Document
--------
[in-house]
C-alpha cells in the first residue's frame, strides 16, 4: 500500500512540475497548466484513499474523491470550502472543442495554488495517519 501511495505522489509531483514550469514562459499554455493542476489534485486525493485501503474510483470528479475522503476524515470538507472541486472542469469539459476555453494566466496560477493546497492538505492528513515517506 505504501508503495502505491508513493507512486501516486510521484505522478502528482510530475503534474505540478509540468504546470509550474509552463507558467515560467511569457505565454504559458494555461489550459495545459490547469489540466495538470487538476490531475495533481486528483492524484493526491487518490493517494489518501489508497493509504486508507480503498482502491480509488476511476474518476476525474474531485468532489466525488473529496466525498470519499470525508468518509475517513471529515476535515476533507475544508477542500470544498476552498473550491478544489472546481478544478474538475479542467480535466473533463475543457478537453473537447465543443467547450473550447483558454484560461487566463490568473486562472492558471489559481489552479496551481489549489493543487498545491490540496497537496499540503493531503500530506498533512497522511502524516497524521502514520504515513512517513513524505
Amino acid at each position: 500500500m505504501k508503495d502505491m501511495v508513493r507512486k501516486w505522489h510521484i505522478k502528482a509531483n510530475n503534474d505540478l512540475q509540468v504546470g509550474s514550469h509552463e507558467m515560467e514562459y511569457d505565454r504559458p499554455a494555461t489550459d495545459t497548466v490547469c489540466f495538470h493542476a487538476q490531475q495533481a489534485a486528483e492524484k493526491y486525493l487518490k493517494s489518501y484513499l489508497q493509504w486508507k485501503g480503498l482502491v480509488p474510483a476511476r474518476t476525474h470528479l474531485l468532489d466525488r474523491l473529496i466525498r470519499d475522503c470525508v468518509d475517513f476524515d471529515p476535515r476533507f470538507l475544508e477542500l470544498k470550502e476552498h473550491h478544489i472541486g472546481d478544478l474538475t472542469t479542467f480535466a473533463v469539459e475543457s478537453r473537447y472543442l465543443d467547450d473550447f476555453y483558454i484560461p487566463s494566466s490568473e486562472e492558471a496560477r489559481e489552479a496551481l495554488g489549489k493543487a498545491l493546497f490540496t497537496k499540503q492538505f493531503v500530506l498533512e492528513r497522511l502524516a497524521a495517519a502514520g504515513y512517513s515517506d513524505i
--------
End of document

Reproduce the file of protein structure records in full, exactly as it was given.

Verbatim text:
[in-house]
C-alpha cells in the first residue's frame, strides 16, 4: 500500500512540475497548466484513499474523491470550502472543442495554488495517519 501511495505522489509531483514550469514562459499554455493542476489534485486525493485501503474510483470528479475522503476524515470538507472541486472542469469539459476555453494566466496560477493546497492538505492528513515517506 505504501508503495502505491508513493507512486501516486510521484505522478502528482510530475503534474505540478509540468504546470509550474509552463507558467515560467511569457505565454504559458494555461489550459495545459490547469489540466495538470487538476490531475495533481486528483492524484493526491487518490493517494489518501489508497493509504486508507480503498482502491480509488476511476474518476476525474474531485468532489466525488473529496466525498470519499470525508468518509475517513471529515476535515476533507475544508477542500470544498476552498473550491478544489472546481478544478474538475479542467480535466473533463475543457478537453473537447465543443467547450473550447483558454484560461487566463490568473486562472492558471489559481489552479496551481489549489493543487498545491490540496497537496499540503493531503500530506498533512497522511502524516497524521502514520504515513512517513513524505
Amino acid at each position: 500500500m505504501k508503495d502505491m501511495v508513493r507512486k501516486w505522489h510521484i505522478k502528482a509531483n510530475n503534474d505540478l512540475q509540468v504546470g509550474s514550469h509552463e507558467m515560467e514562459y511569457d505565454r504559458p499554455a494555461t489550459d495545459t497548466v490547469c489540466f495538470h493542476a487538476q490531475q495533481a489534485a486528483e492524484k493526491y486525493l487518490k493517494s489518501y484513499l489508497q493509504w486508507k485501503g480503498l482502491v480509488p474510483a476511476r474518476t476525474h470528479l474531485l468532489d466525488r474523491l473529496i466525498r470519499d475522503c470525508v468518509d475517513f476524515d471529515p476535515r476533507f470538507l475544508e477542500l470544498k470550502e476552498h473550491h478544489i472541486g472546481d478544478l474538475t472542469t479542467f480535466a473533463v469539459e475543457s478537453r473537447y472543442l465543443d467547450d473550447f476555453y483558454i484560461p487566463s494566466s490568473e486562472e492558471a496560477r489559481e489552479a496551481l495554488g489549489k493543487a498545491l493546497f490540496t497537496k499540503q492538505f493531503v500530506l498533512e492528513r497522511l502524516a497524521a495517519a502514520g504515513y512517513s515517506d513524505i